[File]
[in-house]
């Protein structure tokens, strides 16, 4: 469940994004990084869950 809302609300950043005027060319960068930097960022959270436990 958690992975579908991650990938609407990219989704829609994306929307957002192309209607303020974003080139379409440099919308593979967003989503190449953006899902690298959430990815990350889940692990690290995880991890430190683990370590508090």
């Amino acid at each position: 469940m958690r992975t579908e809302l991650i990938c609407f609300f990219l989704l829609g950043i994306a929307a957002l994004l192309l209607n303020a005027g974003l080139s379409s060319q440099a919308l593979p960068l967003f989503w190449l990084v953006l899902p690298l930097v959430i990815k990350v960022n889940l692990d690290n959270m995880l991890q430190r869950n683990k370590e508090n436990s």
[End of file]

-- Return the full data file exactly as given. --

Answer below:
[in-house]
């Protein structure tokens, strides 16, 4: 469940994004990084869950 809302609300950043005027060319960068930097960022959270436990 958690992975579908991650990938609407990219989704829609994306929307957002192309209607303020974003080139379409440099919308593979967003989503190449953006899902690298959430990815990350889940692990690290995880991890430190683990370590508090």
């Amino acid at each position: 469940m958690r992975t579908e809302l991650i990938c609407f609300f990219l989704l829609g950043i994306a929307a957002l994004l192309l209607n303020a005027g974003l080139s379409s060319q440099a919308l593979p960068l967003f989503w190449l990084v953006l899902p690298l930097v959430i990815k990350v960022n889940l692990d690290n959270m995880l991890q430190r869950n683990k370590e508090n436990s």